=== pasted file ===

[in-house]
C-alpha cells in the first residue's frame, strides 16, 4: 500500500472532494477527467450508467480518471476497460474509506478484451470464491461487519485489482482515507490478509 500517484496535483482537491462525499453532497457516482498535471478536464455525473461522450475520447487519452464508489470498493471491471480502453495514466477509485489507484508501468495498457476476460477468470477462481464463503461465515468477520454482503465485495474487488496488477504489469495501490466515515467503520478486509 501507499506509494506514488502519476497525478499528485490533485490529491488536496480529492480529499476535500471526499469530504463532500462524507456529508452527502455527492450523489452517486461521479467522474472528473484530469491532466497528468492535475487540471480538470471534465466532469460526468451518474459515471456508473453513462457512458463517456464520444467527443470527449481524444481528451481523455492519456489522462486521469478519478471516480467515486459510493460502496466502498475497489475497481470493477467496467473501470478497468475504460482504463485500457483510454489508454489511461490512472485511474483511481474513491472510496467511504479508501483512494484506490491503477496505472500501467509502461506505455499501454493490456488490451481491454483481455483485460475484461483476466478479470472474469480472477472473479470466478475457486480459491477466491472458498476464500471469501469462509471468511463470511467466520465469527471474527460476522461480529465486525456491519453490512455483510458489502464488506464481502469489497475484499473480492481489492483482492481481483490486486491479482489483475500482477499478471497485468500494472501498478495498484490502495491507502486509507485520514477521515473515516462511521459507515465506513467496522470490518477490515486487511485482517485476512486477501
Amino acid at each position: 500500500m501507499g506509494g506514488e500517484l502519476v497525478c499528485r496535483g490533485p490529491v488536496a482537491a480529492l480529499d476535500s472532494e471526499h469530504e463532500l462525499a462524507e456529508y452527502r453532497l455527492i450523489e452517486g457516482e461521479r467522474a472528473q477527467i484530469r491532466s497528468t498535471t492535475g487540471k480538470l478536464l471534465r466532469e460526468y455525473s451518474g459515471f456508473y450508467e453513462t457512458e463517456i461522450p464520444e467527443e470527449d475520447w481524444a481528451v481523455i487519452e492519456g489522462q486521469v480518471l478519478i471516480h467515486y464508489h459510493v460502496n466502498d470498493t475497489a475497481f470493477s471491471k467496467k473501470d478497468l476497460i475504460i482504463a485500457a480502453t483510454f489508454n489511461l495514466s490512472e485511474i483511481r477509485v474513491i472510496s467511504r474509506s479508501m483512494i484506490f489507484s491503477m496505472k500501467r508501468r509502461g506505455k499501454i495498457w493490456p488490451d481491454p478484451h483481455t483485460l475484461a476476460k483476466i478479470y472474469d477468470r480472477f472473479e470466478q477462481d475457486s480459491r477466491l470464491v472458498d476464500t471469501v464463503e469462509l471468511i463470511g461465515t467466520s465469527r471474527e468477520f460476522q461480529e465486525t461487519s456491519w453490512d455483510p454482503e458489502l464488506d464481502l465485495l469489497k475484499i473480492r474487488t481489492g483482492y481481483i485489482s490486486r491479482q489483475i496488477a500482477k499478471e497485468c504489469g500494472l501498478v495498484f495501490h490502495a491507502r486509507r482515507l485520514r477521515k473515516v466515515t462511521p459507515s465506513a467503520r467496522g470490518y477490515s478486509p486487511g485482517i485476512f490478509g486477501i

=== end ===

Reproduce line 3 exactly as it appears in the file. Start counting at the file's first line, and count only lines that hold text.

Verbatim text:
Amino acid at each position: 500500500m501507499g506509494g506514488e500517484l502519476v497525478c499528485r496535483g490533485p490529491v488536496a482537491a480529492l480529499d476535500s472532494e471526499h469530504e463532500l462525499a462524507e456529508y452527502r453532497l455527492i450523489e452517486g457516482e461521479r467522474a472528473q477527467i484530469r491532466s497528468t498535471t492535475g487540471k480538470l478536464l471534465r466532469e460526468y455525473s451518474g459515471f456508473y450508467e453513462t457512458e463517456i461522450p464520444e467527443e470527449d475520447w481524444a481528451v481523455i487519452e492519456g489522462q486521469v480518471l478519478i471516480h467515486y464508489h459510493v460502496n466502498d470498493t475497489a475497481f470493477s471491471k467496467k473501470d478497468l476497460i475504460i482504463a485500457a480502453t483510454f489508454n489511461l495514466s490512472e485511474i483511481r477509485v474513491i472510496s467511504r474509506s479508501m483512494i484506490f489507484s491503477m496505472k500501467r508501468r509502461g506505455k499501454i495498457w493490456p488490451d481491454p478484451h483481455t483485460l475484461a476476460k483476466i478479470y472474469d477468470r480472477f472473479e470466478q477462481d475457486s480459491r477466491l470464491v472458498d476464500t471469501v464463503e469462509l471468511i463470511g461465515t467466520s465469527r471474527e468477520f460476522q461480529e465486525t461487519s456491519w453490512d455483510p454482503e458489502l464488506d464481502l465485495l469489497k475484499i473480492r474487488t481489492g483482492y481481483i485489482s490486486r491479482q489483475i496488477a500482477k499478471e497485468c504489469g500494472l501498478v495498484f495501490h490502495a491507502r486509507r482515507l485520514r477521515k473515516v466515515t462511521p459507515s465506513a467503520r467496522g470490518y477490515s478486509p486487511g485482517i485476512f490478509g486477501i